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United States District Court, S.D. New York

December 3, 2004.

SUSAN MOSES, Plaintiff,

The opinion of the court was delivered by: SHIRA SCHEINDLIN, District Judge



Susan Moses, a celebrity wardrobe stylist, brings this action against Deborah Martin Agency, Inc. ("DMA") and its principal Deborah Martin ("Martin") (collectively, "defendants"). Moses alleges that, after entering into an agreement (the "Agreement") with DMA, under which DMA would act as her manager, DMA failed to remit payments owed her that were collected by DMA from Moses's customers, and that on multiple occasions Martin lied about whether DMA was paid, and if so, how much. Moses alleges breach of contract, negligent misrepresentation, unjust enrichment, conversion, fraud and violations of the Racketeering Influenced and Corrupt Organizations Act ("RICO").*fn1 Defendants now move under Rules 12(b)(1), 12(b)(6) and 9(b) of the Federal Rules of Civil Procedure to dismiss the breach of contract, conversion, fraud, negligent misrepresentation and unjust enrichment claims against Martin, the conversion and fraud claims against DMA and the RICO claims against both defendants.*fn2 For the reasons that follow, defendants' motion is granted in part and denied in part.


  A. The Agreement

  Susan Moses, a California resident, provides wardrobe styling services to celebrities.*fn3 In or about 1997, Moses entered into an agreement with DMA, a New York corporation owned and operated by Martin.*fn4 The Agreement provided that DMA would handle all of the logistical aspects of Moses's celebrity styling business, including directly communicating with plaintiff's celebrity clients in order to negotiate fees and other terms for services, billing and processing revenues received by DMA from plaintiff's clients, and arranging for plaintiff's transportation and accommodations.*fn5 In exchange for these services, DMA was to keep twenty percent of the revenue that DMA collected from Moses's clients as payment for each job, and was to remit the remaining eighty percent to Martin.*fn6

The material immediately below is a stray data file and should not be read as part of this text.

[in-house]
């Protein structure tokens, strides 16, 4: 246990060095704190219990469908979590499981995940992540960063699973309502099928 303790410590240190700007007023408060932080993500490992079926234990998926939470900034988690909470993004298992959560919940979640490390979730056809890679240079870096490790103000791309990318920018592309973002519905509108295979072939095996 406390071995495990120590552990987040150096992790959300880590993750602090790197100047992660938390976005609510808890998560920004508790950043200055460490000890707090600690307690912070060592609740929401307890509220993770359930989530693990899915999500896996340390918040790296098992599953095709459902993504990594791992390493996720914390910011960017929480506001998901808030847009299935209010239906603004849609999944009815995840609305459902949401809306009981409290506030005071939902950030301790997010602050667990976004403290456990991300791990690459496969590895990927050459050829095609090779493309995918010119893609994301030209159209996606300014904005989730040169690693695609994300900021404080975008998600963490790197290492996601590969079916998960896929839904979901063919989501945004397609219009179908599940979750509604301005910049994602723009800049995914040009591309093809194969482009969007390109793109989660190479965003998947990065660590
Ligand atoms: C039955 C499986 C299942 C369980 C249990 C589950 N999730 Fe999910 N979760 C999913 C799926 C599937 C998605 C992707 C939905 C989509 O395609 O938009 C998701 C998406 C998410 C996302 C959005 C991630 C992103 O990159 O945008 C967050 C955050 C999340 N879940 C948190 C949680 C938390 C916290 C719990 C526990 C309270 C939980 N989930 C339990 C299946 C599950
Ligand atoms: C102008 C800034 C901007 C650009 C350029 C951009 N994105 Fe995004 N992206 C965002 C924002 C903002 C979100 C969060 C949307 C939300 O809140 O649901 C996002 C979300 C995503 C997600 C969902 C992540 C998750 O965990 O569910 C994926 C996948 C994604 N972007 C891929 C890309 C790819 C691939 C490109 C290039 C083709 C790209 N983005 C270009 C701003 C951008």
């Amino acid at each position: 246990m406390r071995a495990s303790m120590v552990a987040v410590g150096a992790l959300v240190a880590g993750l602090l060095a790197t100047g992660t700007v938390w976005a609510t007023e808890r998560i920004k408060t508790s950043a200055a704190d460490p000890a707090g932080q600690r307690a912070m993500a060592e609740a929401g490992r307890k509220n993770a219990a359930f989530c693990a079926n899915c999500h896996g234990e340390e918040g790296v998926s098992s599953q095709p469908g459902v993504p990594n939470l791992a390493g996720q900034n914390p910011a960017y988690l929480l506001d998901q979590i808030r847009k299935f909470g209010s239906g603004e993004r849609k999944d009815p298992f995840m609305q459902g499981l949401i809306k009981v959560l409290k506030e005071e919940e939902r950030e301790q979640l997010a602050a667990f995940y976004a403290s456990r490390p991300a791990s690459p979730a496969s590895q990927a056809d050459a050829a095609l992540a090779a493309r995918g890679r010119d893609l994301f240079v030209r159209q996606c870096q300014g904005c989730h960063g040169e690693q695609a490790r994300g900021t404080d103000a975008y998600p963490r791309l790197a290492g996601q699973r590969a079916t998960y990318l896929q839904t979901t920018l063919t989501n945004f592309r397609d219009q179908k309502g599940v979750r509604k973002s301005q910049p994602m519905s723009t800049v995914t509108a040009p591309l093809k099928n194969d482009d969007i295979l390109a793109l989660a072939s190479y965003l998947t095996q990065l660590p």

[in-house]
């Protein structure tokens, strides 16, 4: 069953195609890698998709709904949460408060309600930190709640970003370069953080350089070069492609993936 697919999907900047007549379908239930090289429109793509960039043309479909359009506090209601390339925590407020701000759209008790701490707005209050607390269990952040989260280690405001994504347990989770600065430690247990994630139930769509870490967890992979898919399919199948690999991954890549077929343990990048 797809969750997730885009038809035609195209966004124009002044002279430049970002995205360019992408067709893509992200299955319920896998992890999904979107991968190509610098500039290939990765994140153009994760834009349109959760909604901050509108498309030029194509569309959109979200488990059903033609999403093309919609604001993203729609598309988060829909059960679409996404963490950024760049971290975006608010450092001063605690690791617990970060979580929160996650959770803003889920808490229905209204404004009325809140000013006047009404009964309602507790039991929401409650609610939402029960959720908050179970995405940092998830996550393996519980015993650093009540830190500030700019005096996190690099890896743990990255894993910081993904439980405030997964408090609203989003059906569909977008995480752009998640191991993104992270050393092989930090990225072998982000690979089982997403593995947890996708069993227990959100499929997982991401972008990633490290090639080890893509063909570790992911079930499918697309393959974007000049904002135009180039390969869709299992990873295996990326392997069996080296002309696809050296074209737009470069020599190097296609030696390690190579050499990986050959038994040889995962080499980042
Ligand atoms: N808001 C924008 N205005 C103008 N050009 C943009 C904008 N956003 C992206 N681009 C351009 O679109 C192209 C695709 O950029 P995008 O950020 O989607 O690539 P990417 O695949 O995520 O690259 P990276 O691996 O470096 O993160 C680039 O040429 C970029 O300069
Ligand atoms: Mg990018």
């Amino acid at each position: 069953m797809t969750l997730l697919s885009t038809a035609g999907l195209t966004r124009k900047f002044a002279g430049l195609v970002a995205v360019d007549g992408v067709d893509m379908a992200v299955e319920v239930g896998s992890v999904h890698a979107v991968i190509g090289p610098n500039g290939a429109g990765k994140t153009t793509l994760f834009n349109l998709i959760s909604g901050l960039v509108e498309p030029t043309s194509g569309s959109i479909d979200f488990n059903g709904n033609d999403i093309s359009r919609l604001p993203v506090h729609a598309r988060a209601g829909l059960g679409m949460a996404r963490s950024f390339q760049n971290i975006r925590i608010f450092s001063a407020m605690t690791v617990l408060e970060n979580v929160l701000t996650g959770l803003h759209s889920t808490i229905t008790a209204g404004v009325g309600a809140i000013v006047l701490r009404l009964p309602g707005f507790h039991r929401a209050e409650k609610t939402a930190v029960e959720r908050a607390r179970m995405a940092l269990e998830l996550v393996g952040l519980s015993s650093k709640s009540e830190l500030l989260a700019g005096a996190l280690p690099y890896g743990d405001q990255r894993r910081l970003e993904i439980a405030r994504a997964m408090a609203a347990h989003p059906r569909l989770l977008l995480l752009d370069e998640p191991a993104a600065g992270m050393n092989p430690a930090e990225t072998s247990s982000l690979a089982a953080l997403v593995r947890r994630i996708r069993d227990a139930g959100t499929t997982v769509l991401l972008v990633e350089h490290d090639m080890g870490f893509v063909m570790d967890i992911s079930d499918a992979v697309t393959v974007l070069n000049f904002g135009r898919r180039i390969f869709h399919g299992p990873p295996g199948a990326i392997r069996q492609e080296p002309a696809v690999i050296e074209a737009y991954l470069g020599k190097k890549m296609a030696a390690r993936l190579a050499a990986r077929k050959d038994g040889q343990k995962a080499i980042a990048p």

DMA entered into "deal memos" with Moses's and other stylists' celebrity clients, via U.S. mail and facsimile, using interstate telephone wires, "establishing the fees (daily or per job rates) for the stylists (third party beneficiaries to these contracts), the dates and other terms of the services to be provided by the DMA stylists, wardrobe or other expenses, transportation and accommodation costs."*fn7 Moses did not participate in the deal making process, nor was she privy to the terms of the deal memos.*fn8 Moses was thus "entirely dependent on defendants" as her agent "to deal fairly and honestly by (1) reporting the true terms of the styling contracts they negotiate; (2) reporting the receipt of payments from the clients; and (3) remitting full and correct payments timely" to her.*fn9

  B. The Alleged Scheme